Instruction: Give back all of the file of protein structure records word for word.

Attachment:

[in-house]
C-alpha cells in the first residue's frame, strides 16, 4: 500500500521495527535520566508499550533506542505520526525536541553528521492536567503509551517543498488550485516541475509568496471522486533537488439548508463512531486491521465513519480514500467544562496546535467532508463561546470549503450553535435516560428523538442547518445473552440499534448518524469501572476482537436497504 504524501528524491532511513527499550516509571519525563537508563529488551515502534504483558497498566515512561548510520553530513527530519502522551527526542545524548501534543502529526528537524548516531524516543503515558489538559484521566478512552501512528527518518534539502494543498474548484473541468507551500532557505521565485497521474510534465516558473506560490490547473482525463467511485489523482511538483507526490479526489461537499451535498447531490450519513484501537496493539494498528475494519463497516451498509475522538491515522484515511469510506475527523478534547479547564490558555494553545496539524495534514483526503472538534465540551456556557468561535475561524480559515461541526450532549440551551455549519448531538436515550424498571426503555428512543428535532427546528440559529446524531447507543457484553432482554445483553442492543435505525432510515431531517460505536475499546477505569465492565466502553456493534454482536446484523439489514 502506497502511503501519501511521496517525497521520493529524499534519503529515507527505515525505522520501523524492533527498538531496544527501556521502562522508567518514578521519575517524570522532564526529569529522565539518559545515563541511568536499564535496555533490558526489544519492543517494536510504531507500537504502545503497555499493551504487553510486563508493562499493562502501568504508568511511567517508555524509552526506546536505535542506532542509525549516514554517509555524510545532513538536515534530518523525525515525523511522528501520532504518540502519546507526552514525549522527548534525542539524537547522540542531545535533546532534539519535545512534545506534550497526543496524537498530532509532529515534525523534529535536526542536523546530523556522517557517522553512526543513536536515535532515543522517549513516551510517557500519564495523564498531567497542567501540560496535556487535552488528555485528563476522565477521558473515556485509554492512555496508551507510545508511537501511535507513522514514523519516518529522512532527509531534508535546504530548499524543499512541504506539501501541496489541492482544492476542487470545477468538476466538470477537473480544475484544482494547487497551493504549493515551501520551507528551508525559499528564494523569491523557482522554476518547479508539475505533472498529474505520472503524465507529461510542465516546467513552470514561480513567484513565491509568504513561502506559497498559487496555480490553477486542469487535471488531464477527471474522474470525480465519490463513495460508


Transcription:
[in-house]
C-alpha cells in the first residue's frame, strides 16, 4: 500500500521495527535520566508499550533506542505520526525536541553528521492536567503509551517543498488550485516541475509568496471522486533537488439548508463512531486491521465513519480514500467544562496546535467532508463561546470549503450553535435516560428523538442547518445473552440499534448518524469501572476482537436497504 504524501528524491532511513527499550516509571519525563537508563529488551515502534504483558497498566515512561548510520553530513527530519502522551527526542545524548501534543502529526528537524548516531524516543503515558489538559484521566478512552501512528527518518534539502494543498474548484473541468507551500532557505521565485497521474510534465516558473506560490490547473482525463467511485489523482511538483507526490479526489461537499451535498447531490450519513484501537496493539494498528475494519463497516451498509475522538491515522484515511469510506475527523478534547479547564490558555494553545496539524495534514483526503472538534465540551456556557468561535475561524480559515461541526450532549440551551455549519448531538436515550424498571426503555428512543428535532427546528440559529446524531447507543457484553432482554445483553442492543435505525432510515431531517460505536475499546477505569465492565466502553456493534454482536446484523439489514 502506497502511503501519501511521496517525497521520493529524499534519503529515507527505515525505522520501523524492533527498538531496544527501556521502562522508567518514578521519575517524570522532564526529569529522565539518559545515563541511568536499564535496555533490558526489544519492543517494536510504531507500537504502545503497555499493551504487553510486563508493562499493562502501568504508568511511567517508555524509552526506546536505535542506532542509525549516514554517509555524510545532513538536515534530518523525525515525523511522528501520532504518540502519546507526552514525549522527548534525542539524537547522540542531545535533546532534539519535545512534545506534550497526543496524537498530532509532529515534525523534529535536526542536523546530523556522517557517522553512526543513536536515535532515543522517549513516551510517557500519564495523564498531567497542567501540560496535556487535552488528555485528563476522565477521558473515556485509554492512555496508551507510545508511537501511535507513522514514523519516518529522512532527509531534508535546504530548499524543499512541504506539501501541496489541492482544492476542487470545477468538476466538470477537473480544475484544482494547487497551493504549493515551501520551507528551508525559499528564494523569491523557482522554476518547479508539475505533472498529474505520472503524465507529461510542465516546467513552470514561480513567484513565491509568504513561502506559497498559487496555480490553477486542469487535471488531464477527471474522474470525480465519490463513495460508